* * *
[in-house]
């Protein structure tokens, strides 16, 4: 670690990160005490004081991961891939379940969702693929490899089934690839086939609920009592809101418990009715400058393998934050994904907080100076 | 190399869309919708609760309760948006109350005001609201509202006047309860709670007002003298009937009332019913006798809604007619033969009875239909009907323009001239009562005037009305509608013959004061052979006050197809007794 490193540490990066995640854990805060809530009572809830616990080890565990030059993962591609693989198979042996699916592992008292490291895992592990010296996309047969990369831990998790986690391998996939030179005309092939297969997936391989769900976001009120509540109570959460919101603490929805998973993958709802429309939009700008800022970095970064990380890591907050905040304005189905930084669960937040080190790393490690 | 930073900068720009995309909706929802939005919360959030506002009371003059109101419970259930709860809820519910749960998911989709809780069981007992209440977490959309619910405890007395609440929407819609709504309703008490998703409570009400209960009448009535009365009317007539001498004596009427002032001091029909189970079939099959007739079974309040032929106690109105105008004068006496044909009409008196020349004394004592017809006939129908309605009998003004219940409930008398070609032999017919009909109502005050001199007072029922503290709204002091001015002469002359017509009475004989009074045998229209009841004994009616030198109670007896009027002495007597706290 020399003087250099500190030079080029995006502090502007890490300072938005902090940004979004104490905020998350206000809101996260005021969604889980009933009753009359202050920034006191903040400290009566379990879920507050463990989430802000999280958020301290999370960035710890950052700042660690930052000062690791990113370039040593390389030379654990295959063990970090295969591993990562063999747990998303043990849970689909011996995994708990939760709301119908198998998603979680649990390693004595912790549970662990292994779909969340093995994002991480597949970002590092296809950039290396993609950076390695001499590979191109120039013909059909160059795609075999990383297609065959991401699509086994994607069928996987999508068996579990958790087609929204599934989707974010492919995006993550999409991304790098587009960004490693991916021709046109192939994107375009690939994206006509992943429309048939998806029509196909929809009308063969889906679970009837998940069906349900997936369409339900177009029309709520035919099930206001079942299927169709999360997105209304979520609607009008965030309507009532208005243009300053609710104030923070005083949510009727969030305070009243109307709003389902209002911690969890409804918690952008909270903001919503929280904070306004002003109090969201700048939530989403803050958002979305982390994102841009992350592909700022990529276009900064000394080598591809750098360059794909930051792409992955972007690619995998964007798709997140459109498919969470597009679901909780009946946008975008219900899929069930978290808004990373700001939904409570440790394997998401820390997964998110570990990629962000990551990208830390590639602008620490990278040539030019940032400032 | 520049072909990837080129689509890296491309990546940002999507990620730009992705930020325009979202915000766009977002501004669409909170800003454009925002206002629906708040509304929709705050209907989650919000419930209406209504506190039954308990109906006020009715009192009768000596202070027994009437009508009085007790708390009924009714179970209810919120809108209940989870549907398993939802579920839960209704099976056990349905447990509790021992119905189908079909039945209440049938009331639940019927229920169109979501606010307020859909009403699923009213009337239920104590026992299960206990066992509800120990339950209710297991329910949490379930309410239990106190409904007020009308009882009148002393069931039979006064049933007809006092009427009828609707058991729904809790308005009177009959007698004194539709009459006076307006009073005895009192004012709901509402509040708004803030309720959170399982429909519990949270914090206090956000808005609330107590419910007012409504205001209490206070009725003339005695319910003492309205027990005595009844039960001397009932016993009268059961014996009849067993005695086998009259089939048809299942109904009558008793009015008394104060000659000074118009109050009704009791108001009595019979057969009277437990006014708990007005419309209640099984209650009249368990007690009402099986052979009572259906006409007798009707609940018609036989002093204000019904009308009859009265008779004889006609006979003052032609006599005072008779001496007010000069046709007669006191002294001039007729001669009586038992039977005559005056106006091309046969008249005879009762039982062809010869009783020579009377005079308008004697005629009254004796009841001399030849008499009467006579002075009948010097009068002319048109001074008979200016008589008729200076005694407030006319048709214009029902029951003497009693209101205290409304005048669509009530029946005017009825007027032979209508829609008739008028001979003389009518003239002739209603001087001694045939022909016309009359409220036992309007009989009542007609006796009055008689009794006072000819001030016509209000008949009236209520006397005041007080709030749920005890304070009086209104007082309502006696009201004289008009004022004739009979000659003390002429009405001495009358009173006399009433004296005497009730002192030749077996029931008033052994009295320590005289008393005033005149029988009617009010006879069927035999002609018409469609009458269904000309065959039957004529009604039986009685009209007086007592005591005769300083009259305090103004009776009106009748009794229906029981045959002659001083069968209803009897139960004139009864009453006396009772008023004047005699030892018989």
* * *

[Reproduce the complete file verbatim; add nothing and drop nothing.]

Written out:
[in-house]
């Protein structure tokens, strides 16, 4: 670690990160005490004081991961891939379940969702693929490899089934690839086939609920009592809101418990009715400058393998934050994904907080100076 | 190399869309919708609760309760948006109350005001609201509202006047309860709670007002003298009937009332019913006798809604007619033969009875239909009907323009001239009562005037009305509608013959004061052979006050197809007794 490193540490990066995640854990805060809530009572809830616990080890565990030059993962591609693989198979042996699916592992008292490291895992592990010296996309047969990369831990998790986690391998996939030179005309092939297969997936391989769900976001009120509540109570959460919101603490929805998973993958709802429309939009700008800022970095970064990380890591907050905040304005189905930084669960937040080190790393490690 | 930073900068720009995309909706929802939005919360959030506002009371003059109101419970259930709860809820519910749960998911989709809780069981007992209440977490959309619910405890007395609440929407819609709504309703008490998703409570009400209960009448009535009365009317007539001498004596009427002032001091029909189970079939099959007739079974309040032929106690109105105008004068006496044909009409008196020349004394004592017809006939129908309605009998003004219940409930008398070609032999017919009909109502005050001199007072029922503290709204002091001015002469002359017509009475004989009074045998229209009841004994009616030198109670007896009027002495007597706290 020399003087250099500190030079080029995006502090502007890490300072938005902090940004979004104490905020998350206000809101996260005021969604889980009933009753009359202050920034006191903040400290009566379990879920507050463990989430802000999280958020301290999370960035710890950052700042660690930052000062690791990113370039040593390389030379654990295959063990970090295969591993990562063999747990998303043990849970689909011996995994708990939760709301119908198998998603979680649990390693004595912790549970662990292994779909969340093995994002991480597949970002590092296809950039290396993609950076390695001499590979191109120039013909059909160059795609075999990383297609065959991401699509086994994607069928996987999508068996579990958790087609929204599934989707974010492919995006993550999409991304790098587009960004490693991916021709046109192939994107375009690939994206006509992943429309048939998806029509196909929809009308063969889906679970009837998940069906349900997936369409339900177009029309709520035919099930206001079942299927169709999360997105209304979520609607009008965030309507009532208005243009300053609710104030923070005083949510009727969030305070009243109307709003389902209002911690969890409804918690952008909270903001919503929280904070306004002003109090969201700048939530989403803050958002979305982390994102841009992350592909700022990529276009900064000394080598591809750098360059794909930051792409992955972007690619995998964007798709997140459109498919969470597009679901909780009946946008975008219900899929069930978290808004990373700001939904409570440790394997998401820390997964998110570990990629962000990551990208830390590639602008620490990278040539030019940032400032 | 520049072909990837080129689509890296491309990546940002999507990620730009992705930020325009979202915000766009977002501004669409909170800003454009925002206002629906708040509304929709705050209907989650919000419930209406209504506190039954308990109906006020009715009192009768000596202070027994009437009508009085007790708390009924009714179970209810919120809108209940989870549907398993939802579920839960209704099976056990349905447990509790021992119905189908079909039945209440049938009331639940019927229920169109979501606010307020859909009403699923009213009337239920104590026992299960206990066992509800120990339950209710297991329910949490379930309410239990106190409904007020009308009882009148002393069931039979006064049933007809006092009427009828609707058991729904809790308005009177009959007698004194539709009459006076307006009073005895009192004012709901509402509040708004803030309720959170399982429909519990949270914090206090956000808005609330107590419910007012409504205001209490206070009725003339005695319910003492309205027990005595009844039960001397009932016993009268059961014996009849067993005695086998009259089939048809299942109904009558008793009015008394104060000659000074118009109050009704009791108001009595019979057969009277437990006014708990007005419309209640099984209650009249368990007690009402099986052979009572259906006409007798009707609940018609036989002093204000019904009308009859009265008779004889006609006979003052032609006599005072008779001496007010000069046709007669006191002294001039007729001669009586038992039977005559005056106006091309046969008249005879009762039982062809010869009783020579009377005079308008004697005629009254004796009841001399030849008499009467006579002075009948010097009068002319048109001074008979200016008589008729200076005694407030006319048709214009029902029951003497009693209101205290409304005048669509009530029946005017009825007027032979209508829609008739008028001979003389009518003239002739209603001087001694045939022909016309009359409220036992309007009989009542007609006796009055008689009794006072000819001030016509209000008949009236209520006397005041007080709030749920005890304070009086209104007082309502006696009201004289008009004022004739009979000659003390002429009405001495009358009173006399009433004296005497009730002192030749077996029931008033052994009295320590005289008393005033005149029988009617009010006879069927035999002609018409469609009458269904000309065959039957004529009604039986009685009209007086007592005591005769300083009259305090103004009776009106009748009794229906029981045959002659001083069968209803009897139960004139009864009453006396009772008023004047005699030892018989």